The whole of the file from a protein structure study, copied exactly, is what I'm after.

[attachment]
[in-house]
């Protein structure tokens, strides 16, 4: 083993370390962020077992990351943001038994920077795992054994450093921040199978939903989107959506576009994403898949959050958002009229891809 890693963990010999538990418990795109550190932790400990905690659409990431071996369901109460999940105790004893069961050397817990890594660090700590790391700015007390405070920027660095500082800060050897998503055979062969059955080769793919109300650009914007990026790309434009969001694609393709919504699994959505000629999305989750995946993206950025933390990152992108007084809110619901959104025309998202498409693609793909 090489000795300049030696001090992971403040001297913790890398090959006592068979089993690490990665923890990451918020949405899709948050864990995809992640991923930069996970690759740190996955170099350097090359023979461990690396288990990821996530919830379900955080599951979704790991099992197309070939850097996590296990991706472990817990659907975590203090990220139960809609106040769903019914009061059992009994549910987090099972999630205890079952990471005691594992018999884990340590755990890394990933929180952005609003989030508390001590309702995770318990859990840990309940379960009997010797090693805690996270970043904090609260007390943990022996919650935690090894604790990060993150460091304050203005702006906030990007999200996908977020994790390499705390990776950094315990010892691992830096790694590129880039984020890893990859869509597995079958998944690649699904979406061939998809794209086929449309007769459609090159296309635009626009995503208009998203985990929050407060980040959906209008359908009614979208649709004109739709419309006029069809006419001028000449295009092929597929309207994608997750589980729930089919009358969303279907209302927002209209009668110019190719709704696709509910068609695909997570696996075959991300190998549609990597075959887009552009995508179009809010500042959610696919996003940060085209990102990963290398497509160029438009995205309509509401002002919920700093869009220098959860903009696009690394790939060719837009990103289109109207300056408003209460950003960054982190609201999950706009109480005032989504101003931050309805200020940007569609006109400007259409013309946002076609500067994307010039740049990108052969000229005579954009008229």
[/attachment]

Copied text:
[in-house]
């Protein structure tokens, strides 16, 4: 083993370390962020077992990351943001038994920077795992054994450093921040199978939903989107959506576009994403898949959050958002009229891809 890693963990010999538990418990795109550190932790400990905690659409990431071996369901109460999940105790004893069961050397817990890594660090700590790391700015007390405070920027660095500082800060050897998503055979062969059955080769793919109300650009914007990026790309434009969001694609393709919504699994959505000629999305989750995946993206950025933390990152992108007084809110619901959104025309998202498409693609793909 090489000795300049030696001090992971403040001297913790890398090959006592068979089993690490990665923890990451918020949405899709948050864990995809992640991923930069996970690759740190996955170099350097090359023979461990690396288990990821996530919830379900955080599951979704790991099992197309070939850097996590296990991706472990817990659907975590203090990220139960809609106040769903019914009061059992009994549910987090099972999630205890079952990471005691594992018999884990340590755990890394990933929180952005609003989030508390001590309702995770318990859990840990309940379960009997010797090693805690996270970043904090609260007390943990022996919650935690090894604790990060993150460091304050203005702006906030990007999200996908977020994790390499705390990776950094315990010892691992830096790694590129880039984020890893990859869509597995079958998944690649699904979406061939998809794209086929449309007769459609090159296309635009626009995503208009998203985990929050407060980040959906209008359908009614979208649709004109739709419309006029069809006419001028000449295009092929597929309207994608997750589980729930089919009358969303279907209302927002209209009668110019190719709704696709509910068609695909997570696996075959991300190998549609990597075959887009552009995508179009809010500042959610696919996003940060085209990102990963290398497509160029438009995205309509509401002002919920700093869009220098959860903009696009690394790939060719837009990103289109109207300056408003209460950003960054982190609201999950706009109480005032989504101003931050309805200020940007569609006109400007259409013309946002076609500067994307010039740049990108052969000229005579954009008229």